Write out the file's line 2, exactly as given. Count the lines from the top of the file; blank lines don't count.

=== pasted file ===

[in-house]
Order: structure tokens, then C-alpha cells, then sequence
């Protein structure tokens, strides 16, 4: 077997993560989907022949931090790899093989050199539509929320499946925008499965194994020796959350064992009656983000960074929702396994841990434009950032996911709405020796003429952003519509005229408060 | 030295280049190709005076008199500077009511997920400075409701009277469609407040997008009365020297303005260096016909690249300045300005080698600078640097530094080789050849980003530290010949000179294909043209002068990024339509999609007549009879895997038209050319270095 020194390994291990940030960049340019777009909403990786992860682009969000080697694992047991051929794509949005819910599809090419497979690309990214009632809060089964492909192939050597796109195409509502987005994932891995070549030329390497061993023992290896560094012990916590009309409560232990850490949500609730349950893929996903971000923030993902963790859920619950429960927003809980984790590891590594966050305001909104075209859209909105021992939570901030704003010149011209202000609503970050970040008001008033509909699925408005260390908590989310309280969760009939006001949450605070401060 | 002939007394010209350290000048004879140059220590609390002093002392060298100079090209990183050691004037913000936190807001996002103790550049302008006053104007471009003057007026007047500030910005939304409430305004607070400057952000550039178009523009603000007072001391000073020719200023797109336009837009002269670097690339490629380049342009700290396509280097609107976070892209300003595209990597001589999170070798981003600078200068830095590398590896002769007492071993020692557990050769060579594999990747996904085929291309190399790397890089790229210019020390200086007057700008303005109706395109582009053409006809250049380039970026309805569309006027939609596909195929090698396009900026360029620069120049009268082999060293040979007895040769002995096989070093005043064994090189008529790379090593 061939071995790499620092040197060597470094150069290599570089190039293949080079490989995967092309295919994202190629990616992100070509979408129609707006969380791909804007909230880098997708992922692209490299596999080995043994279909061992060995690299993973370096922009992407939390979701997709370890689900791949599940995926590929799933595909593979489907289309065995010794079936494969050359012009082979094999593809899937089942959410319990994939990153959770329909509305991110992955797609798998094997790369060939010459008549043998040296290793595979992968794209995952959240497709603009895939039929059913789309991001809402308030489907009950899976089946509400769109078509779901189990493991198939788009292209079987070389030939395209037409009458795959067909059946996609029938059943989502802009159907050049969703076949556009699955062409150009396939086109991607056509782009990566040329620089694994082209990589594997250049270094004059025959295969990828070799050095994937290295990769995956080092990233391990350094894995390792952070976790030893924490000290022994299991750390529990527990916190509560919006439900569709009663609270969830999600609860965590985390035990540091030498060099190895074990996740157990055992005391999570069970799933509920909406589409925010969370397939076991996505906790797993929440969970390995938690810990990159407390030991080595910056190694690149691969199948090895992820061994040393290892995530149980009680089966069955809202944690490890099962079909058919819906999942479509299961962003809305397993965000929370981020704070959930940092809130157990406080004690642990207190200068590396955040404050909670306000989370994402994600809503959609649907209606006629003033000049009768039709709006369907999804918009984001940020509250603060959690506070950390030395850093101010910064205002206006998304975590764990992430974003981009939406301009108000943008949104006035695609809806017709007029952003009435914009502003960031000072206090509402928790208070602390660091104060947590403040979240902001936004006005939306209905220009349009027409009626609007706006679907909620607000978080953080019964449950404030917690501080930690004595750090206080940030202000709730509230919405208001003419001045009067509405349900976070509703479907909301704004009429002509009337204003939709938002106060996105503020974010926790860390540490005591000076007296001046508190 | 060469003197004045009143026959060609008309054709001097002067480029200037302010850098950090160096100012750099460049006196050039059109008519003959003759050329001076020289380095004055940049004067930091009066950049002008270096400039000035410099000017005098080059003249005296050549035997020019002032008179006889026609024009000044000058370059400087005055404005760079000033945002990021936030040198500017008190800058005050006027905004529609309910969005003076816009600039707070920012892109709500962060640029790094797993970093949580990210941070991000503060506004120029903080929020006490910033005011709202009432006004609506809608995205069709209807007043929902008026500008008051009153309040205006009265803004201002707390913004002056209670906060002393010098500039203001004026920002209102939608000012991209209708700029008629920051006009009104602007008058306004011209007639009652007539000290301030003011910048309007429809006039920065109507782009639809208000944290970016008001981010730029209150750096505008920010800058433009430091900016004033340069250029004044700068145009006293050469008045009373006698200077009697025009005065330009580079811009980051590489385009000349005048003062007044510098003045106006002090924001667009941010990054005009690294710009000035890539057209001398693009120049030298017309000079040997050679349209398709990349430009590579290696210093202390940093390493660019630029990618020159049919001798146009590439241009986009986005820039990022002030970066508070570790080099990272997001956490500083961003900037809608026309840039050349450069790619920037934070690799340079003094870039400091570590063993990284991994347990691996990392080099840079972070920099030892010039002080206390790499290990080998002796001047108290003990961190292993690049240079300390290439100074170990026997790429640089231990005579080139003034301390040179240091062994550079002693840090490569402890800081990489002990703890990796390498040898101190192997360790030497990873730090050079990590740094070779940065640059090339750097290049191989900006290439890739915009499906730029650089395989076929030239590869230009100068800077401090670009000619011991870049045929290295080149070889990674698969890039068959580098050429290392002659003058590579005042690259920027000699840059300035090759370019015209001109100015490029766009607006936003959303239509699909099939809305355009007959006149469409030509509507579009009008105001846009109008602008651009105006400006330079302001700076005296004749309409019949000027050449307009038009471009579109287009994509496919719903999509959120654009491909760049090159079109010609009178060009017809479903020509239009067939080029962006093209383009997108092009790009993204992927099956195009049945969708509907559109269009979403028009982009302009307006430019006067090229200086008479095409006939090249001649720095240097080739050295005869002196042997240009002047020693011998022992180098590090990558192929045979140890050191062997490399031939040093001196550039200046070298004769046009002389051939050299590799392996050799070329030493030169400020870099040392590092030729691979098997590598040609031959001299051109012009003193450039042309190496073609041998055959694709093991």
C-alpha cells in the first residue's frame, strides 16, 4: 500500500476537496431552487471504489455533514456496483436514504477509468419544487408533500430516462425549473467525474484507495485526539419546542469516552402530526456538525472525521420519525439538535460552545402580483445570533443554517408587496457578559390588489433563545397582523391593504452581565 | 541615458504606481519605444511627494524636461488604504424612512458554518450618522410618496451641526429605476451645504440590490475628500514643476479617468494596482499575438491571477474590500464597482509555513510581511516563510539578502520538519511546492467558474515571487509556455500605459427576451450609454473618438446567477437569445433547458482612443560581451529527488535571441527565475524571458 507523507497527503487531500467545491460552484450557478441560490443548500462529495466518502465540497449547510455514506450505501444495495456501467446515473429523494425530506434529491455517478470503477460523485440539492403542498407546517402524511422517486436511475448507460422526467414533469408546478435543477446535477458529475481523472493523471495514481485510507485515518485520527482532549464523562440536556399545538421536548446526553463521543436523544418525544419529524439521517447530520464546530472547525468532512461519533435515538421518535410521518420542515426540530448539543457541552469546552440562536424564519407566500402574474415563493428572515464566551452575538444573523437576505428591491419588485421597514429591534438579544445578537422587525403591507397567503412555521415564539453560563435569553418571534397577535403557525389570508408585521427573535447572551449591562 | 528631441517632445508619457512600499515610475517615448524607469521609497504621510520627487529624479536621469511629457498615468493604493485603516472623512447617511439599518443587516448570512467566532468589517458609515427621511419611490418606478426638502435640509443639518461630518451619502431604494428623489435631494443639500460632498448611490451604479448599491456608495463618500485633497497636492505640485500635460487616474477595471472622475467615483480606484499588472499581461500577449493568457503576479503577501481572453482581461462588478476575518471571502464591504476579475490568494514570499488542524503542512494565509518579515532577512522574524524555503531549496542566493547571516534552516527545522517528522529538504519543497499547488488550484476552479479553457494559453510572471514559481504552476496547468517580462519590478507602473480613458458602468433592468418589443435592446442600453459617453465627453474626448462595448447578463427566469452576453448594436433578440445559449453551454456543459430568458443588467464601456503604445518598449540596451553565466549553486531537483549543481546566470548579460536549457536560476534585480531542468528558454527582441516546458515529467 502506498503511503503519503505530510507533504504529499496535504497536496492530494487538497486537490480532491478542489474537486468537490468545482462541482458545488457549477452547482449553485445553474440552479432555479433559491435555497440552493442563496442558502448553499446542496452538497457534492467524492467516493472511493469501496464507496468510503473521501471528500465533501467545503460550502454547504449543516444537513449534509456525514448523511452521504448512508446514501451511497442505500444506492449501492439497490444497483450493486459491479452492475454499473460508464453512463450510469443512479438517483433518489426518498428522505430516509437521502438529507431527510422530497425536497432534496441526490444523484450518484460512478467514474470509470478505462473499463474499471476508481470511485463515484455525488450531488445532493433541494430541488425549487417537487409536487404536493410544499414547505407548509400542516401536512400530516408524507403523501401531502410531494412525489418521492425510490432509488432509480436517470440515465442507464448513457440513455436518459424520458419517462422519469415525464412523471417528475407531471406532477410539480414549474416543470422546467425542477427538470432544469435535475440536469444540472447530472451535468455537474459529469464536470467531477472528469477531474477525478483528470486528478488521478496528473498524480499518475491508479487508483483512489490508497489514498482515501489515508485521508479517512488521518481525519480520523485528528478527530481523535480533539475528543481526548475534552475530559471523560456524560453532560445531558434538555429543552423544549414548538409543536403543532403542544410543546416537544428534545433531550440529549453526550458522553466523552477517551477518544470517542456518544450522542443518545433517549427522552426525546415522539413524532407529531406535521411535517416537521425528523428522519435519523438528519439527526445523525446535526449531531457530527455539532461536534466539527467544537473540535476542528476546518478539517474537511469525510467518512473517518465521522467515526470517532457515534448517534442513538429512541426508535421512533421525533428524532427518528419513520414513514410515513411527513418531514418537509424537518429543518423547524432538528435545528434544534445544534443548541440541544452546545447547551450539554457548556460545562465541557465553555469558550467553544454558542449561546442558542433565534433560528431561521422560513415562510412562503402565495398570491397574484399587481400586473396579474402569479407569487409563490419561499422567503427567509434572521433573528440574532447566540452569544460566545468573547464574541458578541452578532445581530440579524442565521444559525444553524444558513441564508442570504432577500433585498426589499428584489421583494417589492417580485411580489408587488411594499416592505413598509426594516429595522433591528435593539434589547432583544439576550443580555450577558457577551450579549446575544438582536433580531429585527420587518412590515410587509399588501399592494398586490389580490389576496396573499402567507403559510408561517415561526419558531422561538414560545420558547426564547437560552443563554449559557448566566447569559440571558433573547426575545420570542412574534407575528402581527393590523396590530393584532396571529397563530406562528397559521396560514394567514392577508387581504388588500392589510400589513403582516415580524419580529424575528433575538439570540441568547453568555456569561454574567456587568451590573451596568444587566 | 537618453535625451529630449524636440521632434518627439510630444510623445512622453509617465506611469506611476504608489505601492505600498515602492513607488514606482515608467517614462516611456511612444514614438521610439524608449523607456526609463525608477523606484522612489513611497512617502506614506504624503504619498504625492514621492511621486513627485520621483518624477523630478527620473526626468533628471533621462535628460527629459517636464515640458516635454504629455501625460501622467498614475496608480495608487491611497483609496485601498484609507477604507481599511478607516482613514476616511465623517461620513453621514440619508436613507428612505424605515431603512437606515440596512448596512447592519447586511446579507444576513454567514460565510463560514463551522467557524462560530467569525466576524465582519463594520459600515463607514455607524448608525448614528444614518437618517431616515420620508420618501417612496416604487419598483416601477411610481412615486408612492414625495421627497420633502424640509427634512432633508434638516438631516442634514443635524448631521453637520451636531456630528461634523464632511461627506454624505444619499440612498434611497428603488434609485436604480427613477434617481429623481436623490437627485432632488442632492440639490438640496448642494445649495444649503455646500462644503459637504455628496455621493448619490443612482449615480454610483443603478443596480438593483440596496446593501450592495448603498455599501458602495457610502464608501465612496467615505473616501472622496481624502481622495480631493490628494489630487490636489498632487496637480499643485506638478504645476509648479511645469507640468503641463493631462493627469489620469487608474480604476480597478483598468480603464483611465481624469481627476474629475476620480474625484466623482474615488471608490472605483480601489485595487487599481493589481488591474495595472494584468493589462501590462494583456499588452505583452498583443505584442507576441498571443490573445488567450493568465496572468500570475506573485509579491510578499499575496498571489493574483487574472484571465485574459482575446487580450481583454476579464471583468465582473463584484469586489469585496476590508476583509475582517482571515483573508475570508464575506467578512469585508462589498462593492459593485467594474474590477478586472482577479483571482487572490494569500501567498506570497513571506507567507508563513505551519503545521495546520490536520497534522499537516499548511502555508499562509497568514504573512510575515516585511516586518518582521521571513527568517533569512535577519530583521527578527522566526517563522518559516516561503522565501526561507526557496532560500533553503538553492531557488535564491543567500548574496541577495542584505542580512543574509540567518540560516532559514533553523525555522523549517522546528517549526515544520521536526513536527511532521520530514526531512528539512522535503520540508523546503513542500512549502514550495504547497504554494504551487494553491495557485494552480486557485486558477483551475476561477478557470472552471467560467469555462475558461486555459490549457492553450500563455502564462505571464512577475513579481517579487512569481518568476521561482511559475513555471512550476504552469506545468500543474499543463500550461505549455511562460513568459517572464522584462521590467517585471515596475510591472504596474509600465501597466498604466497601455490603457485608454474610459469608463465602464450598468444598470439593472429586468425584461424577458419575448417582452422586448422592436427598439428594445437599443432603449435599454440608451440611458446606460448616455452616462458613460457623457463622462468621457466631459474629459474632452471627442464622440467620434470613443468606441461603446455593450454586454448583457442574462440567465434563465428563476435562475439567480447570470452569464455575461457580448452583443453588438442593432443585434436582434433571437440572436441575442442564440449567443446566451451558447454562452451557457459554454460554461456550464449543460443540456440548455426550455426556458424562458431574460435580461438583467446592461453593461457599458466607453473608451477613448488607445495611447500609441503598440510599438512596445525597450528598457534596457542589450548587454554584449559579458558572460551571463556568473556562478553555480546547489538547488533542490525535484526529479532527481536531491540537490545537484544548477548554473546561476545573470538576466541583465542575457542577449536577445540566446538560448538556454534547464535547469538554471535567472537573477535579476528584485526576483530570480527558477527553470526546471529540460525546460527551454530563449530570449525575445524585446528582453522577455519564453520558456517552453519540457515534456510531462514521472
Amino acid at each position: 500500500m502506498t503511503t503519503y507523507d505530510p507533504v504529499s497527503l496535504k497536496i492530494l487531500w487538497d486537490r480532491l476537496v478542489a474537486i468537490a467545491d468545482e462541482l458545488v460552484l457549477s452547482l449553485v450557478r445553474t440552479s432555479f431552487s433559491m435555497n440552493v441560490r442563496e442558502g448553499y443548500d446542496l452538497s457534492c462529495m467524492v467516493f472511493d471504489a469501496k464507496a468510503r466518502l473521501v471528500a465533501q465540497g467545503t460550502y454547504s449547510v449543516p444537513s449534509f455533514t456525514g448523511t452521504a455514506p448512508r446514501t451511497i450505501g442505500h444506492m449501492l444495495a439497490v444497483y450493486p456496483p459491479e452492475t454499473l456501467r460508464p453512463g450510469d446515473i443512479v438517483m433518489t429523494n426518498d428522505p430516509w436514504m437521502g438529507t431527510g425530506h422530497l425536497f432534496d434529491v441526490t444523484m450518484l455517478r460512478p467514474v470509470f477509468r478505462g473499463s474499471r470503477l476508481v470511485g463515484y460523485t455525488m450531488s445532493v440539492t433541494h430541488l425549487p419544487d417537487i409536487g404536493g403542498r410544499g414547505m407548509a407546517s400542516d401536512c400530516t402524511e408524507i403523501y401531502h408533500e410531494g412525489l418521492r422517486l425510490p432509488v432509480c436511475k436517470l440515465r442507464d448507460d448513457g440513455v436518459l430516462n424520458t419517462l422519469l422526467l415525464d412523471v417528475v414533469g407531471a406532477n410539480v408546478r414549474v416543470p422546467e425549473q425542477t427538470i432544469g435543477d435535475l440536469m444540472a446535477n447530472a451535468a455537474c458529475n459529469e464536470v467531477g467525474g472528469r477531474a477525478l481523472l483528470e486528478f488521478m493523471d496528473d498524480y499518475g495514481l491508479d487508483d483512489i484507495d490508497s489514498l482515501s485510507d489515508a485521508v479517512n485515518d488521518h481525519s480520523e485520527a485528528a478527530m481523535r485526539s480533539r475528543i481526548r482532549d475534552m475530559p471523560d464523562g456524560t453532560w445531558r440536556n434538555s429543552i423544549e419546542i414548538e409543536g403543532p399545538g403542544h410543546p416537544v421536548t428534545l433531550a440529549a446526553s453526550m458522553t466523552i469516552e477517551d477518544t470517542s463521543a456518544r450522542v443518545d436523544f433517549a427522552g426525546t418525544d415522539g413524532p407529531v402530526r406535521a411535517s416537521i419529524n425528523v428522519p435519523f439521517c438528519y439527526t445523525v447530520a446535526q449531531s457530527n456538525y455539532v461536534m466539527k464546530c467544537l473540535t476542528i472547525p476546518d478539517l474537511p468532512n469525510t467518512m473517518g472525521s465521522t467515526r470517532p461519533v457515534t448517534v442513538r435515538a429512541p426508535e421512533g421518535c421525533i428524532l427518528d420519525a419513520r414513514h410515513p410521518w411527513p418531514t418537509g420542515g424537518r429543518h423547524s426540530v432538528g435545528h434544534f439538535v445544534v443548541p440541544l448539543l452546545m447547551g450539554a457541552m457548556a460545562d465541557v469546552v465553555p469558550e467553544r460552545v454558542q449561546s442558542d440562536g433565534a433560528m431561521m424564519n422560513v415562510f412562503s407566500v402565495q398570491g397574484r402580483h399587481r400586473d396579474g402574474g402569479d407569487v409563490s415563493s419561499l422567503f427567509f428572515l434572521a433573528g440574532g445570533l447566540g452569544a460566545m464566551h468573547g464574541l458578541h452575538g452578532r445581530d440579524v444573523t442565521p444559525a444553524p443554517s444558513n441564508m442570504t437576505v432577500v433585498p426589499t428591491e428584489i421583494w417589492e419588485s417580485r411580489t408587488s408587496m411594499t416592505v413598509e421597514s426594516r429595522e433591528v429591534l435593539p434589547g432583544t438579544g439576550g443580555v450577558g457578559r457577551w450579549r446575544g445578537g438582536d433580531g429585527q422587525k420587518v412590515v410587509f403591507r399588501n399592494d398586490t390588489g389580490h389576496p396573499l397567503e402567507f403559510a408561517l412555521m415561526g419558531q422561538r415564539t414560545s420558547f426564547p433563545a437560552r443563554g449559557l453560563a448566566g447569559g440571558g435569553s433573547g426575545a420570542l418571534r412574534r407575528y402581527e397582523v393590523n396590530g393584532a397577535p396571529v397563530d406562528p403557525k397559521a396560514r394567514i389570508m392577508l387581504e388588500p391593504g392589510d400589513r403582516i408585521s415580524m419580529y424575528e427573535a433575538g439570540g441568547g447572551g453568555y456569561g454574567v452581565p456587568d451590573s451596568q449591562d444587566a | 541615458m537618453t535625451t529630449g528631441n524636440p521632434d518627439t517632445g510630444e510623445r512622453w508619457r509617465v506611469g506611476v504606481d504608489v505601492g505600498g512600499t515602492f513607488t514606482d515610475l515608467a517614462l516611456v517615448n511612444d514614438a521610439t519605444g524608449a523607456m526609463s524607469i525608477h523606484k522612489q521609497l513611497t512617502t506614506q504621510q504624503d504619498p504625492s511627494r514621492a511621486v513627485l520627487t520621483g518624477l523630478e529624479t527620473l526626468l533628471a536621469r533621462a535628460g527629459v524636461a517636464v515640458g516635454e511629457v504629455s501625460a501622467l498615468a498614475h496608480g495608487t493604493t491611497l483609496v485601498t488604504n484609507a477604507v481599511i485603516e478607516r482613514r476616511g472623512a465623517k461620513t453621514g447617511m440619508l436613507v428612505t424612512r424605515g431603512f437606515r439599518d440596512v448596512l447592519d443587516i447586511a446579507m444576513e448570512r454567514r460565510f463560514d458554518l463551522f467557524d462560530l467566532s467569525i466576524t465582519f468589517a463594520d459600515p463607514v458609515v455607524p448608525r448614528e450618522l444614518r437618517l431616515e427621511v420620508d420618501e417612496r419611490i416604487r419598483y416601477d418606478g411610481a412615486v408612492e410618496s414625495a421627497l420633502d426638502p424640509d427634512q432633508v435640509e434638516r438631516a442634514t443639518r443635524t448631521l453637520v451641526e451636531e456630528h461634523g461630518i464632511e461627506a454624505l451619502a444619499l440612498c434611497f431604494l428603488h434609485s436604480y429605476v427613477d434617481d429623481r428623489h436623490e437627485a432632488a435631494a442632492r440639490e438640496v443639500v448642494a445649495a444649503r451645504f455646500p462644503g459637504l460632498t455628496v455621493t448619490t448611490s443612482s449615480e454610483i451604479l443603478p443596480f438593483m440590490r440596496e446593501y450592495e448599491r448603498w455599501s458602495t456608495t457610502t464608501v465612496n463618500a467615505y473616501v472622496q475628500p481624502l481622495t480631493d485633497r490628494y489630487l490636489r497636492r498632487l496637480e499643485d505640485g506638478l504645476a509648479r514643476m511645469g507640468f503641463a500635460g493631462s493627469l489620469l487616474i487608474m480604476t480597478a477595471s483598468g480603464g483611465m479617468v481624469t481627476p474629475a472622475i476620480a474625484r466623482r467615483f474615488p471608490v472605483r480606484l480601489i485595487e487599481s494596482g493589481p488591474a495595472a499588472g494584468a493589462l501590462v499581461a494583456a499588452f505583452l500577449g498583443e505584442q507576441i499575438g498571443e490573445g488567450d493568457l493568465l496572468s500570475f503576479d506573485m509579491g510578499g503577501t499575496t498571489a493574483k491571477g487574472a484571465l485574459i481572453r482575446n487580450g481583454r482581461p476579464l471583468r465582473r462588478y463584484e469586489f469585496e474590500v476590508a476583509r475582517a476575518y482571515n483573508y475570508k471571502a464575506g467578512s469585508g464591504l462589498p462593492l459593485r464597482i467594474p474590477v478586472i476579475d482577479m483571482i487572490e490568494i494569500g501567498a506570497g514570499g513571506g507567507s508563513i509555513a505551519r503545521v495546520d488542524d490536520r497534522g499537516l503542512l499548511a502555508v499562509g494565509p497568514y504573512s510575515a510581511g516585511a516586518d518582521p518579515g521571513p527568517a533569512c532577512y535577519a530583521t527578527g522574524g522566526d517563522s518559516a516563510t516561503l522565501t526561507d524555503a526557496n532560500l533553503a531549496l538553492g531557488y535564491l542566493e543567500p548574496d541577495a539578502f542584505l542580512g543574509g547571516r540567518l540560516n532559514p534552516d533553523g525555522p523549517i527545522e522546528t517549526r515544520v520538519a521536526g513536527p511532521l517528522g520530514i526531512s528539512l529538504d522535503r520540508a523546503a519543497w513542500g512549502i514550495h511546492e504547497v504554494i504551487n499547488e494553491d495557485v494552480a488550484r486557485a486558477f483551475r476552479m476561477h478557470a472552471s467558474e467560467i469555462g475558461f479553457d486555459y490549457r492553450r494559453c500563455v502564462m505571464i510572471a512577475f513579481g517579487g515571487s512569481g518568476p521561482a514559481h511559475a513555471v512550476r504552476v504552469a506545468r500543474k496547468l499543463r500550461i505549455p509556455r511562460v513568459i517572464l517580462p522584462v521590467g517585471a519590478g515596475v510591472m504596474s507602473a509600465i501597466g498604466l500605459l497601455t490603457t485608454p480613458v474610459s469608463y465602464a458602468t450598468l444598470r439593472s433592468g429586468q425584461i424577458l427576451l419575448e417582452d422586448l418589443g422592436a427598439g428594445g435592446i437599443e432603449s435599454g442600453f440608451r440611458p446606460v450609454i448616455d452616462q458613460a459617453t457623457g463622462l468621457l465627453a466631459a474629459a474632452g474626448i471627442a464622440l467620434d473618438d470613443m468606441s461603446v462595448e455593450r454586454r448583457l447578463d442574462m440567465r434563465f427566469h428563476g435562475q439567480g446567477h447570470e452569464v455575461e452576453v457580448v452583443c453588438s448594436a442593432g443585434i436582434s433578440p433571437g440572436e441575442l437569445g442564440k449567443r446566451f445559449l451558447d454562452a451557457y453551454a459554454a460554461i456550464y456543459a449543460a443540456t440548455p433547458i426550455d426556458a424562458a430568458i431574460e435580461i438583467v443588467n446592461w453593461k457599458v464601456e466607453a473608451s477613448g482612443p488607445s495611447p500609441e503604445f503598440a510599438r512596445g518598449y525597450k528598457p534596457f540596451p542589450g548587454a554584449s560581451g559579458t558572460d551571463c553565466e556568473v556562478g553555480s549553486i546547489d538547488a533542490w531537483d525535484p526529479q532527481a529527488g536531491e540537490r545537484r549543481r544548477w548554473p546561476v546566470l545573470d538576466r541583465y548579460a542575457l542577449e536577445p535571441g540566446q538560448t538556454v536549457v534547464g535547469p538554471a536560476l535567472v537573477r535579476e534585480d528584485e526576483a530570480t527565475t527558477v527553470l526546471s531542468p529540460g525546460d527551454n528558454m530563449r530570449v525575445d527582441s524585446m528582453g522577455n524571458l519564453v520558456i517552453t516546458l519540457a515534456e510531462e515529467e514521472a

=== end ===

Order: structure tokens, then C-alpha cells, then sequence